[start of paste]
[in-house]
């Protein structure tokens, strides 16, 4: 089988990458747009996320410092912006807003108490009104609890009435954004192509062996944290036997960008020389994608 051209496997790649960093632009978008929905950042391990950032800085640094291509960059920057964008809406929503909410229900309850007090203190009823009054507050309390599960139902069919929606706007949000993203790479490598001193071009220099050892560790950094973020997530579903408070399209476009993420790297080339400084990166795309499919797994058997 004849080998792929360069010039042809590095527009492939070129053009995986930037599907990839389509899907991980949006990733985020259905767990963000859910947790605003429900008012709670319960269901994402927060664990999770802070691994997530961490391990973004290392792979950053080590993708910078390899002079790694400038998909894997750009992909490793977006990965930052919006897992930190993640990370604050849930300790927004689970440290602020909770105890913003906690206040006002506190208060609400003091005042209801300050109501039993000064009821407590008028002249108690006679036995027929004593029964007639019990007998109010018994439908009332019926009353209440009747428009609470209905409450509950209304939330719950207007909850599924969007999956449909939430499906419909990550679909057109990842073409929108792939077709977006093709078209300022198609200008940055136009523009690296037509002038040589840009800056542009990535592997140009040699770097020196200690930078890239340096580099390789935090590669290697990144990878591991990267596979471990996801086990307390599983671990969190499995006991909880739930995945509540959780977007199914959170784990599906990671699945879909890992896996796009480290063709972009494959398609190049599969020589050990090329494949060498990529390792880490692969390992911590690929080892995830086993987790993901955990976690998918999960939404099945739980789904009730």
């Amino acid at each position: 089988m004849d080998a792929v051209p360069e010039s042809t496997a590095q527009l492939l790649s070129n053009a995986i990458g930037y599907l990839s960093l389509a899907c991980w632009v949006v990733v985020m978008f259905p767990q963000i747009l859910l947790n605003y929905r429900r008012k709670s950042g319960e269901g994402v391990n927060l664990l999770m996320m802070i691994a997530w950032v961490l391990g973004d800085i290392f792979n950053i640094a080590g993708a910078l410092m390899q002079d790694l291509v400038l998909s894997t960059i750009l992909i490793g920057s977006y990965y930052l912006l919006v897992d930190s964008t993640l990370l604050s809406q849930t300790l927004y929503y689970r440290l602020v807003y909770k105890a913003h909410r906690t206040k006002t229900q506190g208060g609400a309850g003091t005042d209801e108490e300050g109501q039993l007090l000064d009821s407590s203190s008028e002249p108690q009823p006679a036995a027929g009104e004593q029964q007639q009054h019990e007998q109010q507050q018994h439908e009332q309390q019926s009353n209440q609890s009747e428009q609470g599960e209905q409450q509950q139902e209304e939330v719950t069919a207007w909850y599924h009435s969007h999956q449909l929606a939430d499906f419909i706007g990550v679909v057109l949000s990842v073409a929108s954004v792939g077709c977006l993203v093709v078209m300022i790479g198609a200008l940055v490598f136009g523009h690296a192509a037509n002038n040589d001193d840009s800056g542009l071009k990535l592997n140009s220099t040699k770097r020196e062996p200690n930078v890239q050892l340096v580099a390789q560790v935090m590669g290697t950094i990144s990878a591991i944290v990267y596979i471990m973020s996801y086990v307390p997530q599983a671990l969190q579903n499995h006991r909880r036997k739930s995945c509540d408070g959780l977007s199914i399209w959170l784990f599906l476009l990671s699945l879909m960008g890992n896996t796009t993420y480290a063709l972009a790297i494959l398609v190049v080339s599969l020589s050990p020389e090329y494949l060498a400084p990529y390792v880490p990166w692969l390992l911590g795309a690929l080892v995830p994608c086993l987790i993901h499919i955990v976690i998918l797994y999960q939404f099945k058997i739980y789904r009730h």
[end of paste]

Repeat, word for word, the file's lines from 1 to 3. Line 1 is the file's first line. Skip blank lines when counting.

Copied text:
[in-house]
């Protein structure tokens, strides 16, 4: 089988990458747009996320410092912006807003108490009104609890009435954004192509062996944290036997960008020389994608 051209496997790649960093632009978008929905950042391990950032800085640094291509960059920057964008809406929503909410229900309850007090203190009823009054507050309390599960139902069919929606706007949000993203790479490598001193071009220099050892560790950094973020997530579903408070399209476009993420790297080339400084990166795309499919797994058997 004849080998792929360069010039042809590095527009492939070129053009995986930037599907990839389509899907991980949006990733985020259905767990963000859910947790605003429900008012709670319960269901994402927060664990999770802070691994997530961490391990973004290392792979950053080590993708910078390899002079790694400038998909894997750009992909490793977006990965930052919006897992930190993640990370604050849930300790927004689970440290602020909770105890913003906690206040006002506190208060609400003091005042209801300050109501039993000064009821407590008028002249108690006679036995027929004593029964007639019990007998109010018994439908009332019926009353209440009747428009609470209905409450509950209304939330719950207007909850599924969007999956449909939430499906419909990550679909057109990842073409929108792939077709977006093709078209300022198609200008940055136009523009690296037509002038040589840009800056542009990535592997140009040699770097020196200690930078890239340096580099390789935090590669290697990144990878591991990267596979471990996801086990307390599983671990969190499995006991909880739930995945509540959780977007199914959170784990599906990671699945879909890992896996796009480290063709972009494959398609190049599969020589050990090329494949060498990529390792880490692969390992911590690929080892995830086993987790993901955990976690998918999960939404099945739980789904009730």
């Amino acid at each position: 089988m004849d080998a792929v051209p360069e010039s042809t496997a590095q527009l492939l790649s070129n053009a995986i990458g930037y599907l990839s960093l389509a899907c991980w632009v949006v990733v985020m978008f259905p767990q963000i747009l859910l947790n605003y929905r429900r008012k709670s950042g319960e269901g994402v391990n927060l664990l999770m996320m802070i691994a997530w950032v961490l391990g973004d800085i290392f792979n950053i640094a080590g993708a910078l410092m390899q002079d790694l291509v400038l998909s894997t960059i750009l992909i490793g920057s977006y990965y930052l912006l919006v897992d930190s964008t993640l990370l604050s809406q849930t300790l927004y929503y689970r440290l602020v807003y909770k105890a913003h909410r906690t206040k006002t229900q506190g208060g609400a309850g003091t005042d209801e108490e300050g109501q039993l007090l000064d009821s407590s203190s008028e002249p108690q009823p006679a036995a027929g009104e004593q029964q007639q009054h019990e007998q109010q507050q018994h439908e009332q309390q019926s009353n209440q609890s009747e428009q609470g599960e209905q409450q509950q139902e209304e939330v719950t069919a207007w909850y599924h009435s969007h999956q449909l929606a939430d499906f419909i706007g990550v679909v057109l949000s990842v073409a929108s954004v792939g077709c977006l993203v093709v078209m300022i790479g198609a200008l940055v490598f136009g523009h690296a192509a037509n002038n040589d001193d840009s800056g542009l071009k990535l592997n140009s220099t040699k770097r020196e062996p200690n930078v890239q050892l340096v580099a390789q560790v935090m590669g290697t950094i990144s990878a591991i944290v990267y596979i471990m973020s996801y086990v307390p997530q599983a671990l969190q579903n499995h006991r909880r036997k739930s995945c509540d408070g959780l977007s199914i399209w959170l784990f599906l476009l990671s699945l879909m960008g890992n896996t796009t993420y480290a063709l972009a790297i494959l398609v190049v080339s599969l020589s050990p020389e090329y494949l060498a400084p990529y390792v880490p990166w692969l390992l911590g795309a690929l080892v995830p994608c086993l987790i993901h499919i955990v976690i998918l797994y999960q939404f099945k058997i739980y789904r009730h």